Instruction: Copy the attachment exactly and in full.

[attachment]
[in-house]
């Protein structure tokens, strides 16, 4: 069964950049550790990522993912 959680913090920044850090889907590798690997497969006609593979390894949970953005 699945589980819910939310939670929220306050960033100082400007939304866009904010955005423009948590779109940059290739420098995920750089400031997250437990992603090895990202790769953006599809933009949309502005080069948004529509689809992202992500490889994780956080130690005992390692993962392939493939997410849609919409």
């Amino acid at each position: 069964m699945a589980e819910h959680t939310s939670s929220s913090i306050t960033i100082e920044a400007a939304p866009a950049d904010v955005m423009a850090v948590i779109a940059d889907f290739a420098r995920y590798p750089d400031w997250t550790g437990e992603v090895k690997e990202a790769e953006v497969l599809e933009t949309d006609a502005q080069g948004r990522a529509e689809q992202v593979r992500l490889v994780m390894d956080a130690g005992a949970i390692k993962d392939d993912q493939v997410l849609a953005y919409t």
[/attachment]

[in-house]
């Protein structure tokens, strides 16, 4: 069964950049550790990522993912 959680913090920044850090889907590798690997497969006609593979390894949970953005 699945589980819910939310939670929220306050960033100082400007939304866009904010955005423009948590779109940059290739420098995920750089400031997250437990992603090895990202790769953006599809933009949309502005080069948004529509689809992202992500490889994780956080130690005992390692993962392939493939997410849609919409």
């Amino acid at each position: 069964m699945a589980e819910h959680t939310s939670s929220s913090i306050t960033i100082e920044a400007a939304p866009a950049d904010v955005m423009a850090v948590i779109a940059d889907f290739a420098r995920y590798p750089d400031w997250t550790g437990e992603v090895k690997e990202a790769e953006v497969l599809e933009t949309d006609a502005q080069g948004r990522a529509e689809q992202v593979r992500l490889v994780m390894d956080a130690g005992a949970i390692k993962d392939d993912q493939v997410l849609a953005y919409t």